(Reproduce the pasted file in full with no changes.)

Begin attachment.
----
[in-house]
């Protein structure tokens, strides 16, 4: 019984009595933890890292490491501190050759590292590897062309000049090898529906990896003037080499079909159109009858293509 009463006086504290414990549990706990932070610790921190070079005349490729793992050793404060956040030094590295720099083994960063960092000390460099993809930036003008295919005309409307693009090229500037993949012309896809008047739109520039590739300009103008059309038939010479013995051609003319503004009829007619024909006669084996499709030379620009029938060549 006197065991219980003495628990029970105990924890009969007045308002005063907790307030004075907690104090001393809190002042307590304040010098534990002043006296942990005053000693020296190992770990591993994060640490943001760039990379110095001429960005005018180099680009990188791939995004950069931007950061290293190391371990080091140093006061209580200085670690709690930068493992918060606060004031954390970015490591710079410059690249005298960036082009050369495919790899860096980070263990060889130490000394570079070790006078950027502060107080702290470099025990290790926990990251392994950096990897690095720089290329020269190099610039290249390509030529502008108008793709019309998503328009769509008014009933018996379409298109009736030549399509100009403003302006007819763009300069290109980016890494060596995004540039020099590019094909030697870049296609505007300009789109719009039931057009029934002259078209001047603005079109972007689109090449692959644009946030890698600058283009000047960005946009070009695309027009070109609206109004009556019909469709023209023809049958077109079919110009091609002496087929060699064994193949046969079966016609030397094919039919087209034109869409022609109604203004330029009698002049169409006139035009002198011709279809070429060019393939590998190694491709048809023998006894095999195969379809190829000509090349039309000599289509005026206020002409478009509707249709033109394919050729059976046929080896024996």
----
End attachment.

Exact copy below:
[in-house]
């Protein structure tokens, strides 16, 4: 019984009595933890890292490491501190050759590292590897062309000049090898529906990896003037080499079909159109009858293509 009463006086504290414990549990706990932070610790921190070079005349490729793992050793404060956040030094590295720099083994960063960092000390460099993809930036003008295919005309409307693009090229500037993949012309896809008047739109520039590739300009103008059309038939010479013995051609003319503004009829007619024909006669084996499709030379620009029938060549 006197065991219980003495628990029970105990924890009969007045308002005063907790307030004075907690104090001393809190002042307590304040010098534990002043006296942990005053000693020296190992770990591993994060640490943001760039990379110095001429960005005018180099680009990188791939995004950069931007950061290293190391371990080091140093006061209580200085670690709690930068493992918060606060004031954390970015490591710079410059690249005298960036082009050369495919790899860096980070263990060889130490000394570079070790006078950027502060107080702290470099025990290790926990990251392994950096990897690095720089290329020269190099610039290249390509030529502008108008793709019309998503328009769509008014009933018996379409298109009736030549399509100009403003302006007819763009300069290109980016890494060596995004540039020099590019094909030697870049296609505007300009789109719009039931057009029934002259078209001047603005079109972007689109090449692959644009946030890698600058283009000047960005946009070009695309027009070109609206109004009556019909469709023209023809049958077109079919110009091609002496087929060699064994193949046969079966016609030397094919039919087209034109869409022609109604203004330029009698002049169409006139035009002198011709279809070429060019393939590998190694491709048809023998006894095999195969379809190829000509090349039309000599289509005026206020002409478009509707249709033109394919050729059976046929080896024996």